• CluelessCommand says:

    Just by chance, are you part of the command staff in Baghram?
    Are you saying that with the literacy rate of the Afghans, it’s ok for a BDA to be given out since they’re literacy rate is low and they don’t read English or it’s not in Pashto or Dari?
    “But I still fail to see how acknowledging this after the fact gives the enemy anything more than a very minor victory.”
    – The Clueless Command has just acknowledged to the enemy that firing from a certain location will get their rockets to a certain part of the airfield. Do you really think that the Afghan illiterates are so clueless that they won’t figure that out? I know you are aware of the numerous complex attacks these illiterates make.
    “But lying about it and getting caught would probably be a bigger victory for the enemy than just acknowledging that it happened in the first place. Especially if it had already leaked to someone in the press.”
    – This sounds like a command problem to me. Press leakage? I think command is too busy enforcing uniform rules, reflective belts, and salute areas that they’ve lost the concept of WAR.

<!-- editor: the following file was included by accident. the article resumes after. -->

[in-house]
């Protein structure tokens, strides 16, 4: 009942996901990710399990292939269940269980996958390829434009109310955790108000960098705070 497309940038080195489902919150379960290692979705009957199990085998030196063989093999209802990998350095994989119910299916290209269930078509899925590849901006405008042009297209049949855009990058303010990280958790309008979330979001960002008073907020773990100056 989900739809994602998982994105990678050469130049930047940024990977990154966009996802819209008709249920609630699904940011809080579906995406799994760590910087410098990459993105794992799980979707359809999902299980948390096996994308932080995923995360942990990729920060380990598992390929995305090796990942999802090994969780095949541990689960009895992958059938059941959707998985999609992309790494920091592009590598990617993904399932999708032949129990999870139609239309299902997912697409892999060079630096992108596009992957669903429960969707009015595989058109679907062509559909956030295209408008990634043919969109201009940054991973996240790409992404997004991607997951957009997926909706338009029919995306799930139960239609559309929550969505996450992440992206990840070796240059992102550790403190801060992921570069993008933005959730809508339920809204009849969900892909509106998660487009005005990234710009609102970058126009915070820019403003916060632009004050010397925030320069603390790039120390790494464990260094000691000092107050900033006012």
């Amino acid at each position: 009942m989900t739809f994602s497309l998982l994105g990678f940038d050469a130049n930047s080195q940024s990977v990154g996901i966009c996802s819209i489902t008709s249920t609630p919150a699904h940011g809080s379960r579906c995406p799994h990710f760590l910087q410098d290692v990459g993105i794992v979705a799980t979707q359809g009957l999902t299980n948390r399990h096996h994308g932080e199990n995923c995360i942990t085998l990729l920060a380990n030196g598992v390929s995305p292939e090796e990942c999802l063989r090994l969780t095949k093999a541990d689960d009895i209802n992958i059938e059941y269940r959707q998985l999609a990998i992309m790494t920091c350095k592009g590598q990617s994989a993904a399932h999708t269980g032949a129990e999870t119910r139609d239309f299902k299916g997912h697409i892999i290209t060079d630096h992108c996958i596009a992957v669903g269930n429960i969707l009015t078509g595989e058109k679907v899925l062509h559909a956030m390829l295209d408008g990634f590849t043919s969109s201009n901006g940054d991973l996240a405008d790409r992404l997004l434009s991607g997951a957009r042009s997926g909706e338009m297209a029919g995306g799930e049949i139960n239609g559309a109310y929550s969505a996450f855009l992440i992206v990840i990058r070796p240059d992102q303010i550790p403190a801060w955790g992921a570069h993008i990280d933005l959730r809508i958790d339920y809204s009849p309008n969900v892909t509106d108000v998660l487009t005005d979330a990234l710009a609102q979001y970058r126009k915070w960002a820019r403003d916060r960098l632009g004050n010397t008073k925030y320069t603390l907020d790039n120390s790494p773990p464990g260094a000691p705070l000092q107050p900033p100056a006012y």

“That propaganda is so far beyond the pale that whatever dangers lie with transparency on the part of the US Military is far more harmless than the lies routinely told by the enemy.”
    – So the enemy lies to achieve it’s objective and WE will have the TRUTH by our side to combat this evil enemy? Is this the plan? This is classic Al-Taqqiya being employed by the enemy and the clueless PC Commanders are playing right into the enemies hands.

  • wallbangr says:

    @Clueless Command: I am a lowly civilian, no association with the folks in charge at Bagram, nor authority to speak on their behalf. I suppose we will just have to agree to disagree, as neither of us is going to change the other’s mind. Leakage may very well be a command problem, which means I’m in no position (as a civilian) to address it. But my main point is that there are far larger issues to be concerned with than acknowledging that the enemy got lucky this once. Perhaps by way of example, this speaks to why you feel we are not succeeding in this war the way we should. I myself suspect that much larger strategic blunders have been made. Indeed, I feel that there are better examples than this particular incident, which speak to the mishandling of the war in general, and even the information aspect of the war in particular. Whatever the case, I know better than to engage in a tit-for-tat on the Internet with anyone who writes in ALL CAPS and who is obviously as passionate as you are about the issue. Suffice to say that I want us to win this war as much as you do. I just disagree that if we don’t, leakage like this will be the biggest reason why.

  • villiger says: